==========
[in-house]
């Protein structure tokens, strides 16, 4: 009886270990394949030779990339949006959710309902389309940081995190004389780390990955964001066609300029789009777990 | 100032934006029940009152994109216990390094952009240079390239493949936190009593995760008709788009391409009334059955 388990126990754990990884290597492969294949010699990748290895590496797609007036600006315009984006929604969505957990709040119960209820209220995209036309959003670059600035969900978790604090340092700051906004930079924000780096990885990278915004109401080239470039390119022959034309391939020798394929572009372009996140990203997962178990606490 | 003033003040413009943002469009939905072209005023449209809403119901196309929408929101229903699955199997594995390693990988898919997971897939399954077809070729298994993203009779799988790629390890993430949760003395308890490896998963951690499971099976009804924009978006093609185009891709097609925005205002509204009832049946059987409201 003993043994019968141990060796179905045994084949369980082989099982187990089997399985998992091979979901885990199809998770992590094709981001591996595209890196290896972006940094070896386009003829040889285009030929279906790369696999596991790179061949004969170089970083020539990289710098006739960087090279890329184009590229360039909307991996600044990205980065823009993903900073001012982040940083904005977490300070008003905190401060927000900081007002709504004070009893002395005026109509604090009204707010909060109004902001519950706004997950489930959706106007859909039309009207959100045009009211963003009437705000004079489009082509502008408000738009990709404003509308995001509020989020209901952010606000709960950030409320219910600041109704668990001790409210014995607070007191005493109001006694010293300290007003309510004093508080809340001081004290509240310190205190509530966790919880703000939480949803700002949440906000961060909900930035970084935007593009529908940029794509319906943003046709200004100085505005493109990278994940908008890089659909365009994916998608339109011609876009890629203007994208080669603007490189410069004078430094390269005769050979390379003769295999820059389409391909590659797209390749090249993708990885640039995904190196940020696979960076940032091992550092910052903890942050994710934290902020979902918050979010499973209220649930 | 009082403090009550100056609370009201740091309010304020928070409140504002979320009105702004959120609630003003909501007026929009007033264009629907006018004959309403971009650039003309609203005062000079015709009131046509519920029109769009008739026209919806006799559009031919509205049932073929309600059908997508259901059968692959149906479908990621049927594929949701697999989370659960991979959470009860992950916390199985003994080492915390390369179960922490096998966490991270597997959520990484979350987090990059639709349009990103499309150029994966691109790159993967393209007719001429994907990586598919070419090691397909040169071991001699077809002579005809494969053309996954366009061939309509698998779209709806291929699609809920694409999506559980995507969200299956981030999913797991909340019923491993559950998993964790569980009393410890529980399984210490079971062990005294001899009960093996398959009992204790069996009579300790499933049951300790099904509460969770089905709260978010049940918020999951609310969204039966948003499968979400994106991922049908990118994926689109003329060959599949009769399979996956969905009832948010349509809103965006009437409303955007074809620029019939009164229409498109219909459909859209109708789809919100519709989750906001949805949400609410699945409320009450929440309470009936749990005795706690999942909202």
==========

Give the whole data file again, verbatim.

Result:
[in-house]
């Protein structure tokens, strides 16, 4: 009886270990394949030779990339949006959710309902389309940081995190004389780390990955964001066609300029789009777990 | 100032934006029940009152994109216990390094952009240079390239493949936190009593995760008709788009391409009334059955 388990126990754990990884290597492969294949010699990748290895590496797609007036600006315009984006929604969505957990709040119960209820209220995209036309959003670059600035969900978790604090340092700051906004930079924000780096990885990278915004109401080239470039390119022959034309391939020798394929572009372009996140990203997962178990606490 | 003033003040413009943002469009939905072209005023449209809403119901196309929408929101229903699955199997594995390693990988898919997971897939399954077809070729298994993203009779799988790629390890993430949760003395308890490896998963951690499971099976009804924009978006093609185009891709097609925005205002509204009832049946059987409201 003993043994019968141990060796179905045994084949369980082989099982187990089997399985998992091979979901885990199809998770992590094709981001591996595209890196290896972006940094070896386009003829040889285009030929279906790369696999596991790179061949004969170089970083020539990289710098006739960087090279890329184009590229360039909307991996600044990205980065823009993903900073001012982040940083904005977490300070008003905190401060927000900081007002709504004070009893002395005026109509604090009204707010909060109004902001519950706004997950489930959706106007859909039309009207959100045009009211963003009437705000004079489009082509502008408000738009990709404003509308995001509020989020209901952010606000709960950030409320219910600041109704668990001790409210014995607070007191005493109001006694010293300290007003309510004093508080809340001081004290509240310190205190509530966790919880703000939480949803700002949440906000961060909900930035970084935007593009529908940029794509319906943003046709200004100085505005493109990278994940908008890089659909365009994916998608339109011609876009890629203007994208080669603007490189410069004078430094390269005769050979390379003769295999820059389409391909590659797209390749090249993708990885640039995904190196940020696979960076940032091992550092910052903890942050994710934290902020979902918050979010499973209220649930 | 009082403090009550100056609370009201740091309010304020928070409140504002979320009105702004959120609630003003909501007026929009007033264009629907006018004959309403971009650039003309609203005062000079015709009131046509519920029109769009008739026209919806006799559009031919509205049932073929309600059908997508259901059968692959149906479908990621049927594929949701697999989370659960991979959470009860992950916390199985003994080492915390390369179960922490096998966490991270597997959520990484979350987090990059639709349009990103499309150029994966691109790159993967393209007719001429994907990586598919070419090691397909040169071991001699077809002579005809494969053309996954366009061939309509698998779209709806291929699609809920694409999506559980995507969200299956981030999913797991909340019923491993559950998993964790569980009393410890529980399984210490079971062990005294001899009960093996398959009992204790069996009579300790499933049951300790099904509460969770089905709260978010049940918020999951609310969204039966948003499968979400994106991922049908990118994926689109003329060959599949009769399979996956969905009832948010349509809103965006009437409303955007074809620029019939009164229409498109219909459909859209109708789809919100519709989750906001949805949400609410699945409320009450929440309470009936749990005795706690999942909202």